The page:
Jan suspected Al would be all for the respite the minute she brought it up. They celebrated their ninth anniversary in September, and she easily could say her years with Al Canty had been a pretty smooth ride.
Al seemed to delight in freeing her from pressures during her long pursuit of a career. She'd been a student for most of the marriage. Her quest for a doctorate in psychology had been Al's top priority as well as hers. For years, that Ph.D. had seemed her whole life, and their big, Tudor-style home in Grosse Pointe Park just a place to sleep and do homework between trips to the University of Michigan.
She couldn't have asked for a more understanding partner. He never complained about uncertain meals on nights before finals or about the years the living room went without furniture. Only recently did they buy a TV. There just wasn't time before. Al closed his evenings gently critiquing her papers or giving pep talks when she felt she couldn't take one more day of classes.
It was as good a relationship as she'd seen anywhere, and better than most. Now that she was winding up her postdoctoral program in family counseling, Jan only wished that she and her husband would spend more time together.
The mono aside, at thirty-two Jan Canty was in full bloom. Her toothy smile and turned-up nose blessed her with the good looks of an all-American girl in her twenties. Now they were the makings of a handsome professional woman. A hint of makeup around her green eyes went a long way. In a week, she could find a half-dozen ways to wear her light brown hair. She was just an inch over five feet, but a complement to Al's five-foot-ten frame.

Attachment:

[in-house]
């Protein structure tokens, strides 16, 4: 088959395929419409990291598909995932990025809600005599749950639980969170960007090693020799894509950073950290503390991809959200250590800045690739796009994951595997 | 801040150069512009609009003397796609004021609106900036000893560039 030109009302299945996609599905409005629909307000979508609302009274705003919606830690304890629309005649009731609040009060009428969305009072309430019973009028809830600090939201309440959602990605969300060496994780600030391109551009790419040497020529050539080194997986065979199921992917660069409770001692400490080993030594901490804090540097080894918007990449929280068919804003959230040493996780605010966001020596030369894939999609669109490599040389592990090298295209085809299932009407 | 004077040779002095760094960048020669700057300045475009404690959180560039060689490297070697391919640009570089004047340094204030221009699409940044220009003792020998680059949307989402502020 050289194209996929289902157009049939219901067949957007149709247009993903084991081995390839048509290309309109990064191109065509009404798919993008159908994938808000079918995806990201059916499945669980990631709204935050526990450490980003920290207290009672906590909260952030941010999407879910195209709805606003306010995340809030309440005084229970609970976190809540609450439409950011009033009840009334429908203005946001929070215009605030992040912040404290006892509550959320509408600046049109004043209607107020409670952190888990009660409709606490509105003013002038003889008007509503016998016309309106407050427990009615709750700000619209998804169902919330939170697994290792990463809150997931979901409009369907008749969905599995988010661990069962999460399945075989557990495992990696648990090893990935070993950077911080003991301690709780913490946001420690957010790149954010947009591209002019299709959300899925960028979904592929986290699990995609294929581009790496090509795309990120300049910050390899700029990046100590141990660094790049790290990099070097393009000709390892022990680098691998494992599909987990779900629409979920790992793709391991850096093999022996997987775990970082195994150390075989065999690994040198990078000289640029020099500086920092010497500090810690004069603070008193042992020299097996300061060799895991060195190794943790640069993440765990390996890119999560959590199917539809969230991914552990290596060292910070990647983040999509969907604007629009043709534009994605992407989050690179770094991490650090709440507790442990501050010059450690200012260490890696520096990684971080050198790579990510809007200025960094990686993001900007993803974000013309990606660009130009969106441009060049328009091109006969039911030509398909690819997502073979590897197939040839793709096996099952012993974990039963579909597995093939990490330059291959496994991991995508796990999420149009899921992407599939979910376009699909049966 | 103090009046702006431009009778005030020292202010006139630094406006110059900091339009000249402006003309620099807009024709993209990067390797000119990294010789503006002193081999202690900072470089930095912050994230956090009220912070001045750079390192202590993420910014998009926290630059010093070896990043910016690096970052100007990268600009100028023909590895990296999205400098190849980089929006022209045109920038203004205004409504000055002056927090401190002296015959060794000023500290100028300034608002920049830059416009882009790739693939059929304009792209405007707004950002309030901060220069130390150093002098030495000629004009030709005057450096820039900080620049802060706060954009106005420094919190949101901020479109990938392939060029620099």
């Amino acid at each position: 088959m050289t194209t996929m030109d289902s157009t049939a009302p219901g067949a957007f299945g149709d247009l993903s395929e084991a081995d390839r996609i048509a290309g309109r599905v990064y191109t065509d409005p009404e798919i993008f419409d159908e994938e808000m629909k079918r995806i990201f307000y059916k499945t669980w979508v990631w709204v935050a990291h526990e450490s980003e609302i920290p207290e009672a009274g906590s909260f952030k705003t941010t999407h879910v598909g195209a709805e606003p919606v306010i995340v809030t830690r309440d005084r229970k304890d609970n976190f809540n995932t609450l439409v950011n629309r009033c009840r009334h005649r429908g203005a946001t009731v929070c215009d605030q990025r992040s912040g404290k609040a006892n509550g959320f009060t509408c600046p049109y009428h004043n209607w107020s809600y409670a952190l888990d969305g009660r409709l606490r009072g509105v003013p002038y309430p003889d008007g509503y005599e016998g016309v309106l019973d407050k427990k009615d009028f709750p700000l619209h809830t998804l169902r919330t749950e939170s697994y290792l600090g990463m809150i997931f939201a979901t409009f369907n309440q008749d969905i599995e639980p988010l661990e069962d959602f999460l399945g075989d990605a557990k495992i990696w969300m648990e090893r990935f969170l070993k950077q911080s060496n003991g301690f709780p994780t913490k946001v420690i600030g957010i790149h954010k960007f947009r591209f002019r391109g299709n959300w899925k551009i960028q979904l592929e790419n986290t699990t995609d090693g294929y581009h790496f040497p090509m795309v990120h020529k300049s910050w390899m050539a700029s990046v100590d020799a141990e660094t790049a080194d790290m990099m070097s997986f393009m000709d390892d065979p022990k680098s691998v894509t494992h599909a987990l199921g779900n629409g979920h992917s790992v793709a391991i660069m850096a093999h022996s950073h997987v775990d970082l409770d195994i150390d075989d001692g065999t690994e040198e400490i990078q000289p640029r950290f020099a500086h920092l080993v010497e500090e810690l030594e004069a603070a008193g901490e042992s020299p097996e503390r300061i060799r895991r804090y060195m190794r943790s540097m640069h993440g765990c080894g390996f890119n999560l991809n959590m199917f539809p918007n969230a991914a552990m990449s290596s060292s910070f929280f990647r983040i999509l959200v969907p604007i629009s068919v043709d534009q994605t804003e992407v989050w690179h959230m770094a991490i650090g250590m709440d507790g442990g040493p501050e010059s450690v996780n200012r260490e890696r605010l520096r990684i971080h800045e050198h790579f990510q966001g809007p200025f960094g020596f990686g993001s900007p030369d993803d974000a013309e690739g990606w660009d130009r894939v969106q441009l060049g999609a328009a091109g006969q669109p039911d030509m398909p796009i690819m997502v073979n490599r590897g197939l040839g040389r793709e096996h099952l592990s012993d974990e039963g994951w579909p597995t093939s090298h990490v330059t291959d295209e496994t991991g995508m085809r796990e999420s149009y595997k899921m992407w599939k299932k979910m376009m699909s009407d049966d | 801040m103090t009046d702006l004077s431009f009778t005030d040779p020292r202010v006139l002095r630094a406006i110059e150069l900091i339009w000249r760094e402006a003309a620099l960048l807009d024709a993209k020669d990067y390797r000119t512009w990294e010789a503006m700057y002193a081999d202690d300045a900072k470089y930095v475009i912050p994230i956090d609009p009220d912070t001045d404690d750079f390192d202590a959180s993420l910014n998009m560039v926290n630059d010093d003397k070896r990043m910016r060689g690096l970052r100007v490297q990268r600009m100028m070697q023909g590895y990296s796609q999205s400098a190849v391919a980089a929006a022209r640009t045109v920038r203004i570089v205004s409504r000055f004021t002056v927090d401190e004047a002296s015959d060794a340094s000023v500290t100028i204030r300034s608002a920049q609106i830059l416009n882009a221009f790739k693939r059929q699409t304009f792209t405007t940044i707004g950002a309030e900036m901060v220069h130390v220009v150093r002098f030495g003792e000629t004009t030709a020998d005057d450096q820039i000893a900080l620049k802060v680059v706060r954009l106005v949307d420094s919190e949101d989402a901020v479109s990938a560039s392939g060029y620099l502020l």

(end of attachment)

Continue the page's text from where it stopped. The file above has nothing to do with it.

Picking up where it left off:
Jan often turned heads, but keeping her husband at her side for extended periods was a more difficult proposition. She'd never met anyone with so much energy for his work. Only in the last year had Jan convinced him to take another day off. For half their marriage he'd worked seven days a week. Finally she'd talked him into Fridays as well as Sundays off. Still he managed to see nearly fifty patients a week and book sixty clinical hours of therapy. He saw patients at the office. He saw patients at home. He dabbled in forensic work in the courts. He supervised other psychologists in Port Huron, nearly forty-five minutes away.
The demanding pace generated a cash flow of more than $150,000 a year. But, Jan wondered, was the money worth days that began at dawn and ended well after sundown?
Some of her frustration, she guessed, had to do with their seventeen-year difference in age. Al didn't socialize much with her younger friends, though with his boyish smile and trim build he could have passed for forty.
The last time they really cut loose together in a big gathering was at a Halloween masquerade. She dressed as a bumblebee, Al as a race car mechanic, a fictitious character he named Al Miller. She guessed he came up with the name from an old Miller race car he was restoring in the garage. She found him a doctor's hospital coat and had the name monogrammed across the back. Al disappeared into the garage and returned with a wrench in his pocket and grease smudged across the smock. She never saw him so outgoing. They partied until 4 A.M. at her friend's.